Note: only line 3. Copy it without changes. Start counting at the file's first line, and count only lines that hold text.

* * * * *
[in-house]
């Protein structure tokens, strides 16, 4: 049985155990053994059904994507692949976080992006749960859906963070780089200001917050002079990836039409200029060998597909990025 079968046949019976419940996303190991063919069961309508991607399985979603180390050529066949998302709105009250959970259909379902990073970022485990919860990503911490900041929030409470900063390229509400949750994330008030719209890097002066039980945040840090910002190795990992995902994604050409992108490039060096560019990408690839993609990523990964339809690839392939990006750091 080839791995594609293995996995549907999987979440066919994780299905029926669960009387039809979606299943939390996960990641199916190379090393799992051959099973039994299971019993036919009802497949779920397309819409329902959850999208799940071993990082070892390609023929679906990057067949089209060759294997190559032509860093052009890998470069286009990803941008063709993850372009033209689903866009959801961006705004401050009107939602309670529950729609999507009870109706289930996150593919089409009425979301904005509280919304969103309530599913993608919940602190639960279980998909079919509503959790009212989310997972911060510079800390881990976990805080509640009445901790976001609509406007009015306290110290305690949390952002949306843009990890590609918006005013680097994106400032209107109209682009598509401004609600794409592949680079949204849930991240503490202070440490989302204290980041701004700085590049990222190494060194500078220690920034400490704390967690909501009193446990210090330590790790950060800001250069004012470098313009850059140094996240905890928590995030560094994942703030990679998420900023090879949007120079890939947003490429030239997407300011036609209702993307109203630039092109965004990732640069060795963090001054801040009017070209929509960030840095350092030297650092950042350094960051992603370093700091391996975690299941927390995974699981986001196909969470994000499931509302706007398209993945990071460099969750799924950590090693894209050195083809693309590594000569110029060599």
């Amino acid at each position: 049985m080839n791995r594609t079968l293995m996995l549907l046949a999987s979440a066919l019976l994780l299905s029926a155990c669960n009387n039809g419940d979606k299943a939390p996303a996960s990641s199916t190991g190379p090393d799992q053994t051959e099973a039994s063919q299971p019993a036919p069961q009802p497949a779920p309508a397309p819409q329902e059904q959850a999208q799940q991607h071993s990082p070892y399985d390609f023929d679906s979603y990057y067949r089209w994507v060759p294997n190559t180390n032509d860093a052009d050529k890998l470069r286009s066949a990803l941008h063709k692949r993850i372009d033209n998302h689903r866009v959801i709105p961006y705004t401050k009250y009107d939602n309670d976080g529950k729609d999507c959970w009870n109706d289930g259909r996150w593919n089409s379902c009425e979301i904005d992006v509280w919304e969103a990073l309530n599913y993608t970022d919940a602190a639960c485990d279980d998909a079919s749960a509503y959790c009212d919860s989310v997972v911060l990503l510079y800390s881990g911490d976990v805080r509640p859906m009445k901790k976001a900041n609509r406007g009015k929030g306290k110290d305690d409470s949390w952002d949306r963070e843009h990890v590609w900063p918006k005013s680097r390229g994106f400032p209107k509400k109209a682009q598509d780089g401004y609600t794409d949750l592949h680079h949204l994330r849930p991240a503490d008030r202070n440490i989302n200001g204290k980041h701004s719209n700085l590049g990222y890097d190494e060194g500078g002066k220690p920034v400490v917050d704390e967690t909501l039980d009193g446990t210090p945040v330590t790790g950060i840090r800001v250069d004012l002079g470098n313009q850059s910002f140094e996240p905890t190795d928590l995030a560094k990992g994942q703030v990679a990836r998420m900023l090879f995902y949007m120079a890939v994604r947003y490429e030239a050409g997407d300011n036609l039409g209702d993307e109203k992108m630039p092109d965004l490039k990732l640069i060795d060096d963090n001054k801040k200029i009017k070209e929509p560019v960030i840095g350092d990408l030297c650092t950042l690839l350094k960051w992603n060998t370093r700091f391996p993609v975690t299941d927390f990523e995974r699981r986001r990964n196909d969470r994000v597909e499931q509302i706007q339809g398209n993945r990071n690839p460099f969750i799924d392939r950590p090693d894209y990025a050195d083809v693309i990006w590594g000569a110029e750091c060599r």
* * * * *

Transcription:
């Amino acid at each position: 049985m080839n791995r594609t079968l293995m996995l549907l046949a999987s979440a066919l019976l994780l299905s029926a155990c669960n009387n039809g419940d979606k299943a939390p996303a996960s990641s199916t190991g190379p090393d799992q053994t051959e099973a039994s063919q299971p019993a036919p069961q009802p497949a779920p309508a397309p819409q329902e059904q959850a999208q799940q991607h071993s990082p070892y399985d390609f023929d679906s979603y990057y067949r089209w994507v060759p294997n190559t180390n032509d860093a052009d050529k890998l470069r286009s066949a990803l941008h063709k692949r993850i372009d033209n998302h689903r866009v959801i709105p961006y705004t401050k009250y009107d939602n309670d976080g529950k729609d999507c959970w009870n109706d289930g259909r996150w593919n089409s379902c009425e979301i904005d992006v509280w919304e969103a990073l309530n599913y993608t970022d919940a602190a639960c485990d279980d998909a079919s749960a509503y959790c009212d919860s989310v997972v911060l990503l510079y800390s881990g911490d976990v805080r509640p859906m009445k901790k976001a900041n609509r406007g009015k929030g306290k110290d305690d409470s949390w952002d949306r963070e843009h990890v590609w900063p918006k005013s680097r390229g994106f400032p209107k509400k109209a682009q598509d780089g401004y609600t794409d949750l592949h680079h949204l994330r849930p991240a503490d008030r202070n440490i989302n200001g204290k980041h701004s719209n700085l590049g990222y890097d190494e060194g500078g002066k220690p920034v400490v917050d704390e967690t909501l039980d009193g446990t210090p945040v330590t790790g950060i840090r800001v250069d004012l002079g470098n313009q850059s910002f140094e996240p905890t190795d928590l995030a560094k990992g994942q703030v990679a990836r998420m900023l090879f995902y949007m120079a890939v994604r947003y490429e030239a050409g997407d300011n036609l039409g209702d993307e109203k992108m630039p092109d965004l490039k990732l640069i060795d060096d963090n001054k801040k200029i009017k070209e929509p560019v960030i840095g350092d990408l030297c650092t950042l690839l350094k960051w992603n060998t370093r700091f391996p993609v975690t299941d927390f990523e995974r699981r986001r990964n196909d969470r994000v597909e499931q509302i706007q339809g398209n993945r990071n690839p460099f969750i799924d392939r950590p090693d894209y990025a050195d083809v693309i990006w590594g000569a110029e750091c060599r």